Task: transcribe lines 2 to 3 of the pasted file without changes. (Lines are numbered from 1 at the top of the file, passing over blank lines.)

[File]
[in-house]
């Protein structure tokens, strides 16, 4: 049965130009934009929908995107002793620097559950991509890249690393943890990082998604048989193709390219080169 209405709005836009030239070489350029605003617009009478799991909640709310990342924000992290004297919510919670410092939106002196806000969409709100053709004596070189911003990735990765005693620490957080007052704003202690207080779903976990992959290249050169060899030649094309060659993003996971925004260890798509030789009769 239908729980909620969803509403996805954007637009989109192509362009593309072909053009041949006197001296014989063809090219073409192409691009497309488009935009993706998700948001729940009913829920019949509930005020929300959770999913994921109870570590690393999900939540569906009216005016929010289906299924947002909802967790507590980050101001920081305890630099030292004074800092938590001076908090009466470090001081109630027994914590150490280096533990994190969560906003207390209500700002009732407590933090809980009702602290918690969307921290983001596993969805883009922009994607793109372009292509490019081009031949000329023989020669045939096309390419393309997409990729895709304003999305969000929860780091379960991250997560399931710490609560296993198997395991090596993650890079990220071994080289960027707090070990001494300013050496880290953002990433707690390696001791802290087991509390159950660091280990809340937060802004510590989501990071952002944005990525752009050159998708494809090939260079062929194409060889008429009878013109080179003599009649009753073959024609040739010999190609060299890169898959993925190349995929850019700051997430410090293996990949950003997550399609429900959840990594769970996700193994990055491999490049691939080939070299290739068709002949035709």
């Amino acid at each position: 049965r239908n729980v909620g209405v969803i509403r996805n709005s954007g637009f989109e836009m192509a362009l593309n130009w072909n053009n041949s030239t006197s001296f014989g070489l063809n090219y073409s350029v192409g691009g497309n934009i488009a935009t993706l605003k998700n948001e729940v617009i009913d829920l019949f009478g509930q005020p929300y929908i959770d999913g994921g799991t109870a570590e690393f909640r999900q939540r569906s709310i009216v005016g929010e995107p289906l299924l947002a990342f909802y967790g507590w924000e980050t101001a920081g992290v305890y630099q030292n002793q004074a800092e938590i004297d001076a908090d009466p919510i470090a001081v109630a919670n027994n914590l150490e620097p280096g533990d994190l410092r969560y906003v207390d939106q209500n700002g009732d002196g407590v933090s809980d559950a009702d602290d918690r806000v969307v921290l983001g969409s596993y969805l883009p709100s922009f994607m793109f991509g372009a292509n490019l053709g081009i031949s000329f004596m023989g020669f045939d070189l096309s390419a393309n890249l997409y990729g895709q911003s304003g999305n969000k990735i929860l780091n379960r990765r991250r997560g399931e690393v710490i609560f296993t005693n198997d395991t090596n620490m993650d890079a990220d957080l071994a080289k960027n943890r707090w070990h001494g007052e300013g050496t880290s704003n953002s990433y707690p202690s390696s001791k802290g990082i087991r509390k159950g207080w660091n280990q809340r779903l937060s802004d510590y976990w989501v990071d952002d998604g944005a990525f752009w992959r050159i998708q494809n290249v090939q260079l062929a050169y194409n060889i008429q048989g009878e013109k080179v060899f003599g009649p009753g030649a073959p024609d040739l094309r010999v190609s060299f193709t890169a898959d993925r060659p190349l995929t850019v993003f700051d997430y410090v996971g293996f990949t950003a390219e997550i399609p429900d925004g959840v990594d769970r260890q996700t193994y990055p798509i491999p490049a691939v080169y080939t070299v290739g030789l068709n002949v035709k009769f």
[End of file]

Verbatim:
């Protein structure tokens, strides 16, 4: 049965130009934009929908995107002793620097559950991509890249690393943890990082998604048989193709390219080169 209405709005836009030239070489350029605003617009009478799991909640709310990342924000992290004297919510919670410092939106002196806000969409709100053709004596070189911003990735990765005693620490957080007052704003202690207080779903976990992959290249050169060899030649094309060659993003996971925004260890798509030789009769 239908729980909620969803509403996805954007637009989109192509362009593309072909053009041949006197001296014989063809090219073409192409691009497309488009935009993706998700948001729940009913829920019949509930005020929300959770999913994921109870570590690393999900939540569906009216005016929010289906299924947002909802967790507590980050101001920081305890630099030292004074800092938590001076908090009466470090001081109630027994914590150490280096533990994190969560906003207390209500700002009732407590933090809980009702602290918690969307921290983001596993969805883009922009994607793109372009292509490019081009031949000329023989020669045939096309390419393309997409990729895709304003999305969000929860780091379960991250997560399931710490609560296993198997395991090596993650890079990220071994080289960027707090070990001494300013050496880290953002990433707690390696001791802290087991509390159950660091280990809340937060802004510590989501990071952002944005990525752009050159998708494809090939260079062929194409060889008429009878013109080179003599009649009753073959024609040739010999190609060299890169898959993925190349995929850019700051997430410090293996990949950003997550399609429900959840990594769970996700193994990055491999490049691939080939070299290739068709002949035709």
């Amino acid at each position: 049965r239908n729980v909620g209405v969803i509403r996805n709005s954007g637009f989109e836009m192509a362009l593309n130009w072909n053009n041949s030239t006197s001296f014989g070489l063809n090219y073409s350029v192409g691009g497309n934009i488009a935009t993706l605003k998700n948001e729940v617009i009913d829920l019949f009478g509930q005020p929300y929908i959770d999913g994921g799991t109870a570590e690393f909640r999900q939540r569906s709310i009216v005016g929010e995107p289906l299924l947002a990342f909802y967790g507590w924000e980050t101001a920081g992290v305890y630099q030292n002793q004074a800092e938590i004297d001076a908090d009466p919510i470090a001081v109630a919670n027994n914590l150490e620097p280096g533990d994190l410092r969560y906003v207390d939106q209500n700002g009732d002196g407590v933090s809980d559950a009702d602290d918690r806000v969307v921290l983001g969409s596993y969805l883009p709100s922009f994607m793109f991509g372009a292509n490019l053709g081009i031949s000329f004596m023989g020669f045939d070189l096309s390419a393309n890249l997409y990729g895709q911003s304003g999305n969000k990735i929860l780091n379960r990765r991250r997560g399931e690393v710490i609560f296993t005693n198997d395991t090596n620490m993650d890079a990220d957080l071994a080289k960027n943890r707090w070990h001494g007052e300013g050496t880290s704003n953002s990433y707690p202690s390696s001791k802290g990082i087991r509390k159950g207080w660091n280990q809340r779903l937060s802004d510590y976990w989501v990071d952002d998604g944005a990525f752009w992959r050159i998708q494809n290249v090939q260079l062929a050169y194409n060889i008429q048989g009878e013109k080179v060899f003599g009649p009753g030649a073959p024609d040739l094309r010999v190609s060299f193709t890169a898959d993925r060659p190349l995929t850019v993003f700051d997430y410090v996971g293996f990949t950003a390219e997550i399609p429900d925004g959840v990594d769970r260890q996700t193994y990055p798509i491999p490049a691939v080169y080939t070299v290739g030789l068709n002949v035709k009769f």